64 Pages Posted: 9 Feb 2011 Last revised: 8 May 2017
Date Written: October 2, 2011
Discussions of health-status discrimination permeated the debate surrounding the 2010 health-care reform legislation, infusing those conversations with the language of civil rights. However, insurance is by its very nature discriminatory. Thus, an antidiscrimination paradigm is not the appropriate normative framework for addressing disparities in health-insurance coverage.
This Article identifies an unresolvable tension between the antidiscrimination approach embraced by health-care reform advocates and the current practices of the private, for-profit health-insurance industry, which the Affordable Care Act seeks to preserve. For-profit health insurance has historically disadvantaged individuals based on health status through risk-assessment and cost-sharing mechanisms. Proponents of health-care reform vilified these accepted business practices as producing untenable discrimination against the sick. Congress, therefore, adopted an antidiscrimination framework in the Affordable Care Act. Specifically, the statute forbids insurers from considering health-related factors in their rating and underwriting decisions. Yet these protections will ultimately fail to eliminate the disparities experienced by the sick in health insurance. As of 2014, individual and small-group insurers may base their rating decisions on age, geographic location, and tobacco use and large-group insurers may consider participation in wellness programs. These new rating mechanisms approximate health status, thereby disadvantaging the same populations as the existing system. Thus, while the Affordable Care Act may end health-status discrimination on its face it will not in its effect. Consequently, this Article proposes an alternate normative framework for addressing the problem of un- and under-insured Americans grounded in a universal right to basic health-insurance coverage. It concludes by teasing out examples of the universal right paradigm within the Affordable Care Act and exploring how those provisions could be improved to ensure that more Americans carry baseline health insurance.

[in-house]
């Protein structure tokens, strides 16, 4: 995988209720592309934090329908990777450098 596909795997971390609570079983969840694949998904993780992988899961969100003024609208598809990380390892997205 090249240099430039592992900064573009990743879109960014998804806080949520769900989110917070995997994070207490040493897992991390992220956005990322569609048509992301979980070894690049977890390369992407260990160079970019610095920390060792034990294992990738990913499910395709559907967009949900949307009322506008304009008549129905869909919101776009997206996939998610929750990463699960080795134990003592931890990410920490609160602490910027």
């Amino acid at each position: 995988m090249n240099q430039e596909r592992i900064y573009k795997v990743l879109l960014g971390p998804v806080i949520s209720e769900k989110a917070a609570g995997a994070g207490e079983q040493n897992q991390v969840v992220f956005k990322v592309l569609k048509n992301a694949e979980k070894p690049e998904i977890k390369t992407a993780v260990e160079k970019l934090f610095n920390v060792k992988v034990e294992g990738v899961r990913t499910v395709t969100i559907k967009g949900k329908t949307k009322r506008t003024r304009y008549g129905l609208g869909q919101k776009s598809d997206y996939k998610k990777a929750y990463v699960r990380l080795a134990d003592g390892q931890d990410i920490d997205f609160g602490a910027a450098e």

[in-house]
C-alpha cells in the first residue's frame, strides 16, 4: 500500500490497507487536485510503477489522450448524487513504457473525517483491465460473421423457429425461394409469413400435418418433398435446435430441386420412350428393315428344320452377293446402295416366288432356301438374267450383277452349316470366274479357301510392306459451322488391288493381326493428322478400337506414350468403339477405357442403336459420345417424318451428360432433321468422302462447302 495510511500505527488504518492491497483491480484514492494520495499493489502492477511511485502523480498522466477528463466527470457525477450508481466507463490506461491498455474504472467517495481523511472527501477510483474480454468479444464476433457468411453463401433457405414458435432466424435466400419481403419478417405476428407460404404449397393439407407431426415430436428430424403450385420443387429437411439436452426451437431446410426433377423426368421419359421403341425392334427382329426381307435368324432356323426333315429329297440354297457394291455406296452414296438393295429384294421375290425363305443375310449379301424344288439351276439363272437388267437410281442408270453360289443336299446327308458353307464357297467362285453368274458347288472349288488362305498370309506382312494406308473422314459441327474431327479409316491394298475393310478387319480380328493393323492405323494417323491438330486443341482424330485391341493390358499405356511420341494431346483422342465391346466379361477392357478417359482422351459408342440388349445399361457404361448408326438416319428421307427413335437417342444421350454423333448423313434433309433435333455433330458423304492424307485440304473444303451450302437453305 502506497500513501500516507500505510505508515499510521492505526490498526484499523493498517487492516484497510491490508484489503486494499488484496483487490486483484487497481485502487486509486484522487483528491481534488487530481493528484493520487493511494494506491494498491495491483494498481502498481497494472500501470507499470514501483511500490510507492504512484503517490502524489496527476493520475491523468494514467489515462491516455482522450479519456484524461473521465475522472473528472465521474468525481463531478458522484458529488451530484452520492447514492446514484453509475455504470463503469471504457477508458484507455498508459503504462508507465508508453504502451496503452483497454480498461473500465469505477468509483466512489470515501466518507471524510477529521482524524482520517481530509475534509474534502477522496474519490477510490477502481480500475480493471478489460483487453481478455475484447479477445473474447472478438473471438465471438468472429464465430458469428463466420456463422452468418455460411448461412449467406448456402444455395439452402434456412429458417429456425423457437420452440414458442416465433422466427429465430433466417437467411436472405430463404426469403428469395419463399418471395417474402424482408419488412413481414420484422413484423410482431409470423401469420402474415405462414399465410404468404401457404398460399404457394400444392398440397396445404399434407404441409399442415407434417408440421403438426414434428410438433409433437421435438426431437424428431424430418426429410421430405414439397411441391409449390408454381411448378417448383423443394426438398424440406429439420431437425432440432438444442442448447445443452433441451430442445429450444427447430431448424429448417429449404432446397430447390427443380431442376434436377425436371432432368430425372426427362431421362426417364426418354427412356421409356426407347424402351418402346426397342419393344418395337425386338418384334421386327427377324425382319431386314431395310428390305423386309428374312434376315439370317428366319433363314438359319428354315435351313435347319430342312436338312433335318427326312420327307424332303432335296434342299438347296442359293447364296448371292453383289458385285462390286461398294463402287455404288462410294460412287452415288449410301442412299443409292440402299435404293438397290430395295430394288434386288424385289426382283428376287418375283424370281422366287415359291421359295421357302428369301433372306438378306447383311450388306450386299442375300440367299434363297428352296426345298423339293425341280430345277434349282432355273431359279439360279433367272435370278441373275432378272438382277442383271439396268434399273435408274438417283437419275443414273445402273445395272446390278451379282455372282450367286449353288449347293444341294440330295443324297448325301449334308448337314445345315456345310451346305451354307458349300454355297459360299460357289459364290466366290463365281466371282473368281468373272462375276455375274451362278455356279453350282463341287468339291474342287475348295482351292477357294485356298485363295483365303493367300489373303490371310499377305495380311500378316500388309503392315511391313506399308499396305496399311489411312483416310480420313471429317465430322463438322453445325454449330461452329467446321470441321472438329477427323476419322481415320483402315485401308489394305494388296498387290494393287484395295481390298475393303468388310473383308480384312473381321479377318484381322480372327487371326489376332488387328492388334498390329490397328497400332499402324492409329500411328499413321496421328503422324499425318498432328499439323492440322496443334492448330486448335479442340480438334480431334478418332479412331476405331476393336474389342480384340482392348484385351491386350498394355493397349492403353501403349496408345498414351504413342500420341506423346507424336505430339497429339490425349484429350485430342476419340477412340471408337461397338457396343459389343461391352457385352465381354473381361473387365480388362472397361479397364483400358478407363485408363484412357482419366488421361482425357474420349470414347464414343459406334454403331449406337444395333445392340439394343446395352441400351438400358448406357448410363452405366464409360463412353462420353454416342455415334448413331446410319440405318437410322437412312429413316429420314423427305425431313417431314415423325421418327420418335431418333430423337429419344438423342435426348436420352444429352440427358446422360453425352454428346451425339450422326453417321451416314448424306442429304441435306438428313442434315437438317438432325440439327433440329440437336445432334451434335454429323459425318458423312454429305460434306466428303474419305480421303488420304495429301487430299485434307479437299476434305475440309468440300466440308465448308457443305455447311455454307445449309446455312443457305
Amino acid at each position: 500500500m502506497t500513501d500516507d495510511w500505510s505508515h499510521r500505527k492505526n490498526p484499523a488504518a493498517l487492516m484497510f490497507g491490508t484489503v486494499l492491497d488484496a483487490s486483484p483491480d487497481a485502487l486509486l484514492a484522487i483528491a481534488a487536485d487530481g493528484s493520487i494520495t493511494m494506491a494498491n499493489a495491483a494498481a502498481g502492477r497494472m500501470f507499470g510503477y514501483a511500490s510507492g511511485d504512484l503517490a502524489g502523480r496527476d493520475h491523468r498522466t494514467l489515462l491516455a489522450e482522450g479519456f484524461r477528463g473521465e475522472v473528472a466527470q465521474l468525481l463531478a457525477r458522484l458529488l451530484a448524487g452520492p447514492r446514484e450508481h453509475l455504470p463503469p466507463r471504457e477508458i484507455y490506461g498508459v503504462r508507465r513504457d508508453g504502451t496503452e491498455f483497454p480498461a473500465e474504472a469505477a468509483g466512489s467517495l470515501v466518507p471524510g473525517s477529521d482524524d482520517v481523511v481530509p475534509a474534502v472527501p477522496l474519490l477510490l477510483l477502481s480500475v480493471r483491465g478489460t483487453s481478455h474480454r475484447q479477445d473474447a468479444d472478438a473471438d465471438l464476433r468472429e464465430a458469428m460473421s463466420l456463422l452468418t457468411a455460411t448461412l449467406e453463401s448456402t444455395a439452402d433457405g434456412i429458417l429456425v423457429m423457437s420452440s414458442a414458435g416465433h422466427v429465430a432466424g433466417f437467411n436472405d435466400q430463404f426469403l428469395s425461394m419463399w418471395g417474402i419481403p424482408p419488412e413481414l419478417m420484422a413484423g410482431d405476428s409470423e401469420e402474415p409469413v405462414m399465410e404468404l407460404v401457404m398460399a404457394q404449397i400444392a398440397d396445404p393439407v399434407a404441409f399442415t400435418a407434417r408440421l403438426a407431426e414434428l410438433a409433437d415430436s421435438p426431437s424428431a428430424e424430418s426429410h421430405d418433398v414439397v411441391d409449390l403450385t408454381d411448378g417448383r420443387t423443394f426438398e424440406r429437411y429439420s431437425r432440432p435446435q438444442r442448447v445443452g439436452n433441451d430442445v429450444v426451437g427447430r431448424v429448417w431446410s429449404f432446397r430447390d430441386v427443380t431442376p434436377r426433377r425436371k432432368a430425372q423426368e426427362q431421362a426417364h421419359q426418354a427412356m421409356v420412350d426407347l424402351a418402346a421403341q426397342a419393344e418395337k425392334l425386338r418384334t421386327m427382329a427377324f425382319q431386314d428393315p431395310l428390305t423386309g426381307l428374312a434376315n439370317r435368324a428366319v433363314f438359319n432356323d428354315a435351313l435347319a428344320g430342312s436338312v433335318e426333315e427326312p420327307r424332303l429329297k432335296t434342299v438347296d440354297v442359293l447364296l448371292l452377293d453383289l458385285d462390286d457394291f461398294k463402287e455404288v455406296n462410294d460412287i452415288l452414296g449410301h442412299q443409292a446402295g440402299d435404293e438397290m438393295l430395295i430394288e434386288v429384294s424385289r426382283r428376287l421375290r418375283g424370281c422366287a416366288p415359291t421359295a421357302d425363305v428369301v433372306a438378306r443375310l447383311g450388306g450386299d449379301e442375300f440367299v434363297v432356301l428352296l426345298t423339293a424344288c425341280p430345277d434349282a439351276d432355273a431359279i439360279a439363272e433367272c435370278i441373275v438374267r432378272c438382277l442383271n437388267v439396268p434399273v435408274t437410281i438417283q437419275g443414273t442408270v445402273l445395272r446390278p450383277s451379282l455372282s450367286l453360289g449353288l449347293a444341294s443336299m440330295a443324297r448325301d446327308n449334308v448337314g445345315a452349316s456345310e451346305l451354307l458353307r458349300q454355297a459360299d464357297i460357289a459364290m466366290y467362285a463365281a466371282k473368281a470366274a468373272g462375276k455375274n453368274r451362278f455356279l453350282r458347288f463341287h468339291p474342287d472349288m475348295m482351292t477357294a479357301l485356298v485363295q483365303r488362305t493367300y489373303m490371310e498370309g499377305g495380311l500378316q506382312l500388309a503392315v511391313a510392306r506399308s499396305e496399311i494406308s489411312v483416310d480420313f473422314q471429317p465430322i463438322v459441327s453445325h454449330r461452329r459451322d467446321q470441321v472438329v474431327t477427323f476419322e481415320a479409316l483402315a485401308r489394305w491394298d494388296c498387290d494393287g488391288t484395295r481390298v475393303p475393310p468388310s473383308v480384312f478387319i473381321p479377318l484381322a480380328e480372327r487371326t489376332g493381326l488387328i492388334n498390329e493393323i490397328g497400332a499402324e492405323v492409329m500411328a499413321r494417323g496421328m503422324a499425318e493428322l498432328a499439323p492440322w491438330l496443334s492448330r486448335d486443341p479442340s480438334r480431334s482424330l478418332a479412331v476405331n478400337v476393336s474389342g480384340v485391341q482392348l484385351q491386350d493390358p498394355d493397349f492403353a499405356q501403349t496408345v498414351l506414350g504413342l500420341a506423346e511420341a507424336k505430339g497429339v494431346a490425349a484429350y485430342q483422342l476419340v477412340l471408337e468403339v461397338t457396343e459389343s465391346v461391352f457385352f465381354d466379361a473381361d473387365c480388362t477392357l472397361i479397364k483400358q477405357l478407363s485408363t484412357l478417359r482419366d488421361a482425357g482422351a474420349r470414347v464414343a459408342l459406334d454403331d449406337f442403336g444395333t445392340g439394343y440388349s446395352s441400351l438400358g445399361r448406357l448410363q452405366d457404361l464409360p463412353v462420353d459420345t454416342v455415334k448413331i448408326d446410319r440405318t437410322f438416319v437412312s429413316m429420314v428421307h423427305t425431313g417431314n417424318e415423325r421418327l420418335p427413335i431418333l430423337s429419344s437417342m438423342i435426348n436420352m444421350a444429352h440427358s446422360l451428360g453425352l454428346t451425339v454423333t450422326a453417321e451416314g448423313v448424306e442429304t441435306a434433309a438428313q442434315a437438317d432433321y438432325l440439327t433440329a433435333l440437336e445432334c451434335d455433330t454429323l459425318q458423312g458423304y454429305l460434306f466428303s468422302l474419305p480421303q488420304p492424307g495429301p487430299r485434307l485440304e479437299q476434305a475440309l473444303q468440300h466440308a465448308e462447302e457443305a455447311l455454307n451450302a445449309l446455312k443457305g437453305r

Keywords: Health, Health Care, Health Insurance, Affordable Care Act, Reform, Legislation, HIPAA, GINA, Antidiscrimination, Discrimination, Health Status, Right to Health Care
JEL Classification: I11, I18, K10, K19, K32
Suggested Citation: Suggested Citation
Roberts, Jessica L., 'Healthism': A Critique of the Antidiscrimination Approach to Health Insurance and American Health-Care Reform (October 2, 2011). University of Illinois Law Review (2012). Available at SSRN: https://ssrn.com/abstract=1757987